Artist: Hamada Shoji (1894-1978)
Historical period(s)
Showa era, ca. 1950
Stoneware with iron and rice-husk ash glazes
H x Diam: 15.7 x 48.9 cm (6 3/16 x 19 1/4 in)
Japan, Tochigi prefecture, Mashiko
Credit Line
Purchase — Smithsonian Unrestricted Trust Funds
Arthur M. Sackler Gallery
Accession Number
On View Location
Currently not on view
Ceramic, Vessel


Japan, Showa era (1926 - 1989), stoneware
Provenance research underway.

As a boy in Tokyo, Hamada Shoji chose a career in art after reading the writings of the French Impressionist painter Pierre-Auguste Renoir (1841-1919). Upon graduating from the Ceramics division of Tokyo Technical Institute, Hamada worked in Saint Ives, Cornwall, with the prominent English ceramist Bernard Leach (1887-1979). In 1924, Hamada settled in Mashiko, a town east of Tokyo that produced utilitarian pottery. There he reassembled several old farmhouses to create the idealized rural setting in which he would develop unique interpretations of traditional country pottery forms. This bowl represents the largest form that Hamada produced regularly. He decorated such bowls by ladling glazes of contrasting colors over the inner surface to form large, simple patterns. During firing in the wood-burning kiln, the glazes melted together to create subtle gradations of color.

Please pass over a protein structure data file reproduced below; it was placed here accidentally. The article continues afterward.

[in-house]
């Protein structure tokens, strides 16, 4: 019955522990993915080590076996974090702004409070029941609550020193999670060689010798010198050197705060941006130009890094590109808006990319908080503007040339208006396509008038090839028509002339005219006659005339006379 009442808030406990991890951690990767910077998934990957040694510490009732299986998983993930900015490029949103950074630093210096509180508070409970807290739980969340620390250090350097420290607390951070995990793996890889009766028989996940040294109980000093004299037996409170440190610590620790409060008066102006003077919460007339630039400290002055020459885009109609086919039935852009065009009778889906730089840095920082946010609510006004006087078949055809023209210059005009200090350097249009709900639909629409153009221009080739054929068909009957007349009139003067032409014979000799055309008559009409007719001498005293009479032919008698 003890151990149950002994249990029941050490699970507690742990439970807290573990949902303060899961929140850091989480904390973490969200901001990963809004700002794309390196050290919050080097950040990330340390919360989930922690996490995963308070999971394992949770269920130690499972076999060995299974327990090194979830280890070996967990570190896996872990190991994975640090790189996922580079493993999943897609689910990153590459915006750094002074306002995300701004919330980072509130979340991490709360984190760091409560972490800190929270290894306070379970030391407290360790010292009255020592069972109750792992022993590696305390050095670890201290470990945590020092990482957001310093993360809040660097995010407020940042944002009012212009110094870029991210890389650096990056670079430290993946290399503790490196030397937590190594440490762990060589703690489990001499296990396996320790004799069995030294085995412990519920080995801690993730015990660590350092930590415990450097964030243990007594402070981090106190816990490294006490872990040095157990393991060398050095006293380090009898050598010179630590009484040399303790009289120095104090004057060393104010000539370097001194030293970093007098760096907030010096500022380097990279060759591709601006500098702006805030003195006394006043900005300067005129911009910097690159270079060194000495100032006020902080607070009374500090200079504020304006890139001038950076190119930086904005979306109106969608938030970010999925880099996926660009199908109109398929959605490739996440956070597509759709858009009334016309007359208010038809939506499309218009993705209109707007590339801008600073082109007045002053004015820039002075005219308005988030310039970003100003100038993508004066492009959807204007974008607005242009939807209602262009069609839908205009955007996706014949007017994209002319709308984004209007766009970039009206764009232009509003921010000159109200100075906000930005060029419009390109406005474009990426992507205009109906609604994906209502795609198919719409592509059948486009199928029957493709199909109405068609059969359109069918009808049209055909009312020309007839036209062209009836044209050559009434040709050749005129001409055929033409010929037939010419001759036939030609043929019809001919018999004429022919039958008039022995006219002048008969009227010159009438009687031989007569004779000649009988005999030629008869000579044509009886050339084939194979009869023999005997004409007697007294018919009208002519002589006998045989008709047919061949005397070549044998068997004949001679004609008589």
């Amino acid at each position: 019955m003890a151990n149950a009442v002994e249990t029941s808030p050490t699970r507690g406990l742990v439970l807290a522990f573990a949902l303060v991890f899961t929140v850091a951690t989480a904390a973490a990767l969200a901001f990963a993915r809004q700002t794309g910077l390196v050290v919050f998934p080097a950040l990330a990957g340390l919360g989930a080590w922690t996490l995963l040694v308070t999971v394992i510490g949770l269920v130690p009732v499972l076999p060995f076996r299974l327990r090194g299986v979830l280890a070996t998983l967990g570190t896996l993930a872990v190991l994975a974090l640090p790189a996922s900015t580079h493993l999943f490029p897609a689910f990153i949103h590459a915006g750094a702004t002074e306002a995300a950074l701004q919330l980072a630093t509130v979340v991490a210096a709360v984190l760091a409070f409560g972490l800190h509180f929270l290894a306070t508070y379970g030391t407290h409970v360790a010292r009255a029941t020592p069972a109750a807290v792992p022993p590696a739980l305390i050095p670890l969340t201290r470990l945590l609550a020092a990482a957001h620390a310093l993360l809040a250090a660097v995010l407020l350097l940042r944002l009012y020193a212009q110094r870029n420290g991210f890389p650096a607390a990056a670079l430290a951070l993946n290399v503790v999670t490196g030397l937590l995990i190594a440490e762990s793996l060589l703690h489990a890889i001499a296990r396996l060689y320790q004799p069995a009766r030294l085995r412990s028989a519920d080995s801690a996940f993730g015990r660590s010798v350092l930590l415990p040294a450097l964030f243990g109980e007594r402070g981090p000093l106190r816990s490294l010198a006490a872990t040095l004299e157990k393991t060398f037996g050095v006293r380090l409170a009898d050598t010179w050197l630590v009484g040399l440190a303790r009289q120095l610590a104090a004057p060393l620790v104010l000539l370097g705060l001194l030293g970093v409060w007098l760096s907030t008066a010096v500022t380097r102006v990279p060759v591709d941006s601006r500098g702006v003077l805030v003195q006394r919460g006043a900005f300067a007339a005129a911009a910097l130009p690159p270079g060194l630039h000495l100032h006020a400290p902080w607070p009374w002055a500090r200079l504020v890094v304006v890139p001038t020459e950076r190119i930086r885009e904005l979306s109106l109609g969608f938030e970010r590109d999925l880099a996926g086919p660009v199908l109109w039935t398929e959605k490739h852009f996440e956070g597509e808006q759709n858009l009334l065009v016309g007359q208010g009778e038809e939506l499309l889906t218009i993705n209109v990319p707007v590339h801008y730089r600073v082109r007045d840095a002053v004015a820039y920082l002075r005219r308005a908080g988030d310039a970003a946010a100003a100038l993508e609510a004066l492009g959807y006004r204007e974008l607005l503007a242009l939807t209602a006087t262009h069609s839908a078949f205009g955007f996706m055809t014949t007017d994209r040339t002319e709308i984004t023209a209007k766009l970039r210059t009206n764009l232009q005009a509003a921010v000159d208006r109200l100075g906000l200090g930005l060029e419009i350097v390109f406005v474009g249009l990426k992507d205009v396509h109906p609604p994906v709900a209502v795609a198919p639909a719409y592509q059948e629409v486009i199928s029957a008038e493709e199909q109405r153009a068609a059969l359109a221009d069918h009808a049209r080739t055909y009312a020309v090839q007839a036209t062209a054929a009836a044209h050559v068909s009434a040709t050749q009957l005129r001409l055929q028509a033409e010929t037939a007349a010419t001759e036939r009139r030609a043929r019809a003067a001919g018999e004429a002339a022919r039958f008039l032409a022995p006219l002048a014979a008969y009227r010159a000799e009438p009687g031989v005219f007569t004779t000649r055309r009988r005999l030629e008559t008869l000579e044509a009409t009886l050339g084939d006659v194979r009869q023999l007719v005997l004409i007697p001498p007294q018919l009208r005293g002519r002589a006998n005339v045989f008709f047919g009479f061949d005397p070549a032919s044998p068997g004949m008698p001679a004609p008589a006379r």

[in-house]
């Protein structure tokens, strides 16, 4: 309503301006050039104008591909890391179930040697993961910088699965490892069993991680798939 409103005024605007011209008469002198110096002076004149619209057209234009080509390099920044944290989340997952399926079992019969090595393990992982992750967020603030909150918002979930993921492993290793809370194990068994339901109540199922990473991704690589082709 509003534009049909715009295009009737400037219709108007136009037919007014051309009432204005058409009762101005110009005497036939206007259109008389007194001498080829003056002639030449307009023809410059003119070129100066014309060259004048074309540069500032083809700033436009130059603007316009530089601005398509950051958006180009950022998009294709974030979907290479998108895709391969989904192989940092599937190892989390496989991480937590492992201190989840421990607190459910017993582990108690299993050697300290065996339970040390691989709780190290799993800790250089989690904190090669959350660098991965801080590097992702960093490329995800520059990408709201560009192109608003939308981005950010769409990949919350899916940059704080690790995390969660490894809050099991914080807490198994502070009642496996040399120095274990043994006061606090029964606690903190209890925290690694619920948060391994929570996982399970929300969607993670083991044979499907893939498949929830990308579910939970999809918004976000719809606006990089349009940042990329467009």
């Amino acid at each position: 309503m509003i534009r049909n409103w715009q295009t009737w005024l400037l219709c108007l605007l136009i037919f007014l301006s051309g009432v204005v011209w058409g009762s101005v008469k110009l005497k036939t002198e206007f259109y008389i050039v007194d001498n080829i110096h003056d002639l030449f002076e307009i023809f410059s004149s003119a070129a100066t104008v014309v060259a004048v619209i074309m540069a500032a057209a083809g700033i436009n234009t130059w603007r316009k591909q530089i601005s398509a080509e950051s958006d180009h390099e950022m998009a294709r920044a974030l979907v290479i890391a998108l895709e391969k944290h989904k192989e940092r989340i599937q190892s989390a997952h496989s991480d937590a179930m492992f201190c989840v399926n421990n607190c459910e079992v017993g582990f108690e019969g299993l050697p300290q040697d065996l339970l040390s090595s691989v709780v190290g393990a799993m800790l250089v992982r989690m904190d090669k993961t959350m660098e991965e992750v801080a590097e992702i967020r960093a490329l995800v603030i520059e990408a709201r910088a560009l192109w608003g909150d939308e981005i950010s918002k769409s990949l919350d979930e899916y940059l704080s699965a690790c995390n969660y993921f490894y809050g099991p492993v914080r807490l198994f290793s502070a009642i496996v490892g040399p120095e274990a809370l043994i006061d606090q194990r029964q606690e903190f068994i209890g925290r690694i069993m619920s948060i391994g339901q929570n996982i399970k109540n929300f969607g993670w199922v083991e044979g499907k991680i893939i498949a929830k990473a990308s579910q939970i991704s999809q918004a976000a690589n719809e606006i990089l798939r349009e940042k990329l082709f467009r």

Collection Area(s)
Japanese Art
Web Resources
Whistler's Neighborhood
Google Cultural Institute
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